4. Intellectual Property Assets Protected Overseas Are Not Protected in the US.

As a startup founder, some of your most valuable assets are likely to be in the form of intellectual property (IP). In the US, trademarks, copyrights, and patents need to be protected at the federal level. If you developed and registered your IP assets overseas, they are not protected in the US. Although certain trademark and copyright protections arise automatically, there are major benefits to registration with the US Patent and Trademark Office (USPTO) and US Copyright Office – and it is important to register your IP before someone else beats you to the punch.

Learn more: How to Manage Your Business’s Intellectual Property (IP)

5. You Need to Use Contracts to Your Startup’s Advantage.

In the US, the risk of litigation is a very real concern for startups and their founders. From infringing on someone else’s IP rights (e.g., if you fail to “clear” a trademark prior to use or use third-party software without a license) to facing allegations of deficient performance by a customer – in our litigious society mistakes can quickly spiral out of control.

For startups, one of the best ways to mitigate the risk of litigation is through the effective use of contracts. Although every deal is unique, broadly speaking, a well-drafted contract should:

  • Establish clear rights and responsibilities so that it is clear when one party is in breach;
  • Establish specific remedies for certain types of breaches (such as payment with interest for past-due amounts);
  • Include appropriate limitations of liability (such as damages caps and waivers) and shift liability for third-party claims to the appropriate contracting parties (through warranty and indemnification provisions);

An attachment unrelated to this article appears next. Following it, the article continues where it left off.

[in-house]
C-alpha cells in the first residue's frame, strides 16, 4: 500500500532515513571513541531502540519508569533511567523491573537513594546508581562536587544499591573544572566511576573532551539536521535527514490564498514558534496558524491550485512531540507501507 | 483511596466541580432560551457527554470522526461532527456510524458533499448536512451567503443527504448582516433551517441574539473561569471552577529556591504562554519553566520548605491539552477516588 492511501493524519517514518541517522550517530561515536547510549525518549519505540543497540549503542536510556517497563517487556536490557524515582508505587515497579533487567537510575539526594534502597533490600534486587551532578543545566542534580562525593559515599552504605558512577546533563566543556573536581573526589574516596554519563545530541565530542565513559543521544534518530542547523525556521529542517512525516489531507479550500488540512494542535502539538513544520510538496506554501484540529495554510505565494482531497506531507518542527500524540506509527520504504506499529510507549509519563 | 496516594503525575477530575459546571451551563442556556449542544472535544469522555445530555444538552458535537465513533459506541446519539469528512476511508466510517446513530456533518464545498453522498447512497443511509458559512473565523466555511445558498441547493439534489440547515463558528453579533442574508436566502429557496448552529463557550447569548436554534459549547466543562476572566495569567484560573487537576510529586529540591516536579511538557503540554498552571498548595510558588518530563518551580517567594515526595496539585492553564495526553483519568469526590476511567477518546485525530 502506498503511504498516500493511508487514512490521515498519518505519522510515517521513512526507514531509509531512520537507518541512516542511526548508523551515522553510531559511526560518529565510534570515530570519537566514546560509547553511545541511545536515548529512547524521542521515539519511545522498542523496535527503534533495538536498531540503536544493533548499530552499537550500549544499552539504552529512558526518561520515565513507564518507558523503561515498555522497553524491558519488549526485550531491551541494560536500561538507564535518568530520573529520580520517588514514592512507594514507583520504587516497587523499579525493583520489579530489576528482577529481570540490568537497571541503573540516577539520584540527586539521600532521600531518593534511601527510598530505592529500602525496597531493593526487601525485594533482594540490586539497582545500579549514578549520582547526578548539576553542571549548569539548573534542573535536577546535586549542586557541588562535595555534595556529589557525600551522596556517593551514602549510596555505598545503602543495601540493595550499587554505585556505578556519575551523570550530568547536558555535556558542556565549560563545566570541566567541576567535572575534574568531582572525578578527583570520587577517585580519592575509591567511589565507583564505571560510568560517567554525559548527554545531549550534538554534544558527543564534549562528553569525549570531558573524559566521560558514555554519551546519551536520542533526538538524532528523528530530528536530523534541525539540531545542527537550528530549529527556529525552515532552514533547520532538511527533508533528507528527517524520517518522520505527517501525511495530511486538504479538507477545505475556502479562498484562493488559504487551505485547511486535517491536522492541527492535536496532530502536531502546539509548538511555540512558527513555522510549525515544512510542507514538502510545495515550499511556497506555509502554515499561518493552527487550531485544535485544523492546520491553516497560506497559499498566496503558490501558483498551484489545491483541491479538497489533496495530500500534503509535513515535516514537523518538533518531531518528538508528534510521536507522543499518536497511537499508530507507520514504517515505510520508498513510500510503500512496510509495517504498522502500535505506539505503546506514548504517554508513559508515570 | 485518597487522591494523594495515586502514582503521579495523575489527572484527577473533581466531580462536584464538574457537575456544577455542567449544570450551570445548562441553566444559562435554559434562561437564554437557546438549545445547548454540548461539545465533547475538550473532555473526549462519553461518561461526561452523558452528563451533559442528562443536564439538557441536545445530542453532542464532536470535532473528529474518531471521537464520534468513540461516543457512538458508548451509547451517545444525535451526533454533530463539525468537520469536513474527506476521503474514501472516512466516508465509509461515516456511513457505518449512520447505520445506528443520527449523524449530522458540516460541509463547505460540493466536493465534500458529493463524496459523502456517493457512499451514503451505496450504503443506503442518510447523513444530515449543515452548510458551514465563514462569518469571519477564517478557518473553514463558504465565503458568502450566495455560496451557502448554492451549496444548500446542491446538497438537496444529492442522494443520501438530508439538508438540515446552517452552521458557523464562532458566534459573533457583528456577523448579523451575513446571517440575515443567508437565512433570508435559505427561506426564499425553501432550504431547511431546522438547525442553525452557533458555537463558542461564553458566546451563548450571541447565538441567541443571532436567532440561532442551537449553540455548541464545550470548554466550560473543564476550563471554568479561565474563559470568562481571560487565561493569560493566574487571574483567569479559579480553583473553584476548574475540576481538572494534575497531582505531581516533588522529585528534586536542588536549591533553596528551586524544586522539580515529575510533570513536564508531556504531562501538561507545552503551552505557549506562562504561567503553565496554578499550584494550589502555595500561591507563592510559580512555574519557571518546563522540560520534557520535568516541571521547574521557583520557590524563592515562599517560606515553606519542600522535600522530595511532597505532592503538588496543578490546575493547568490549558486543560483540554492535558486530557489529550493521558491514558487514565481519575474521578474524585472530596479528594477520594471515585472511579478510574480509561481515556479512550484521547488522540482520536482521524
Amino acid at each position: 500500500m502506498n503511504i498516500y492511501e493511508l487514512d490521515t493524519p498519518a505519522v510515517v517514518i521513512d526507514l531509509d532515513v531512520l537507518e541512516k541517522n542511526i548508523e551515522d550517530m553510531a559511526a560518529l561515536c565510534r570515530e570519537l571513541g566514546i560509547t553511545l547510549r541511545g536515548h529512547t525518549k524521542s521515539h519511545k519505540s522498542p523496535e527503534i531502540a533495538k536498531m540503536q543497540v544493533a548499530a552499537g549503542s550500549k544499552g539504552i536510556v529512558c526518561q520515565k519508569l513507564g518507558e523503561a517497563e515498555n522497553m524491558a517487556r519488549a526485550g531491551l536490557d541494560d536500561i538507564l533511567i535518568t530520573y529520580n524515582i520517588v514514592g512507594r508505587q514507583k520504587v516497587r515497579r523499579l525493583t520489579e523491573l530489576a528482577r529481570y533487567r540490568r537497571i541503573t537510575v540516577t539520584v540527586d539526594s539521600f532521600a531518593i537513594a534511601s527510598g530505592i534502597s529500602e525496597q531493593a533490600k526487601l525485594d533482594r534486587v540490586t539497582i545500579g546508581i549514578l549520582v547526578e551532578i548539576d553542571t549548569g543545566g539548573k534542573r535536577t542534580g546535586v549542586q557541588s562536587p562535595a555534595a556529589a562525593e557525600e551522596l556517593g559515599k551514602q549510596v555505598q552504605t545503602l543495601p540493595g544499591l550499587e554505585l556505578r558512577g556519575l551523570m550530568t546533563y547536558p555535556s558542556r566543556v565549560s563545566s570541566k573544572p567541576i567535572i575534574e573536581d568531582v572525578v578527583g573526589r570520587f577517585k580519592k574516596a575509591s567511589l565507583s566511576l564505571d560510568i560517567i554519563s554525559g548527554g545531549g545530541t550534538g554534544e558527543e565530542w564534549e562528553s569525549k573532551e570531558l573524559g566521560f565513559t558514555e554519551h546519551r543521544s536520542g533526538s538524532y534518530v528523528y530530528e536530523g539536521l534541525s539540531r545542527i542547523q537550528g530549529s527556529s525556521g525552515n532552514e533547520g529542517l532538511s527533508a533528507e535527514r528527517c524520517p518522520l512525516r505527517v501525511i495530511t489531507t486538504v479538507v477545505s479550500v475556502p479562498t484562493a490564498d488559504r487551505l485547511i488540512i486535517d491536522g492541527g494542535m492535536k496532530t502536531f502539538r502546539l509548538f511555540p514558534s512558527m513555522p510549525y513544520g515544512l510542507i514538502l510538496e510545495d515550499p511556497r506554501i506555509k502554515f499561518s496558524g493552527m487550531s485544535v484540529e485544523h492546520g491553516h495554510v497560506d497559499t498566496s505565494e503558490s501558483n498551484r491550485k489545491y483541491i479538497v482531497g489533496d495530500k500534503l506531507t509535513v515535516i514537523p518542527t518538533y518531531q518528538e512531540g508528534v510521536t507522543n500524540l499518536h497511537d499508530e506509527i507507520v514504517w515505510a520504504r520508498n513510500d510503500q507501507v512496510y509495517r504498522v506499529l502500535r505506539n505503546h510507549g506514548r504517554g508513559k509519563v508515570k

• Establish choice of law and jurisdiction so that you to not have to travel out-of-state to enforce your contractual rights; and
  • Include appropriate provisions for alternative dispute resolution (ADR), payment of attorneys’ fees, and other clauses designed to make it cost-effective to enforce your rights without exposing yourself to unnecessary risk of liability.

6. Your Family and Financial Circumstances May Need to Influence Certain Business Decisions.

Do you have substantial personal assets in the US or overseas that you need to protect? Are you married? Do you have family still living in another country? Are you in the US on a visa or green card? The answers to these questions and others like them may influence decisions such as the type of entity (or entities) you choose to form. For more information, we encourage you to read:

7. Foreign Data Protection Laws May Apply to Your Startup.

Many startup founders are surprised to learn that the US does not have a particularly comprehensive or cohesive set of laws when it comes to personal data protection. However, even if you form your company in the US, you may need to comply with foreign data privacy laws if you have clients or customers overseas, and these laws can impose significant logistical and financial burdens.

Speak with a US Startup Lawyer at Jiah Kim & Associates

If you are a foreign national who is preparing to launch a startup in the US, we encourage you to contact us for a confidential consultation. To learn more about what you need to do to make your business (and yourself) legal, please call (646) 389-5065 or inquire online today.

This blog post is written for educational and general information purposes only, and does not constitute specific legal advice. You understand that there is no attorney-client relationship between you and the blog publisher. This blog should not be used as a substitute for competent legal advice from a licensed professional attorney in your state.

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New York, NY 10028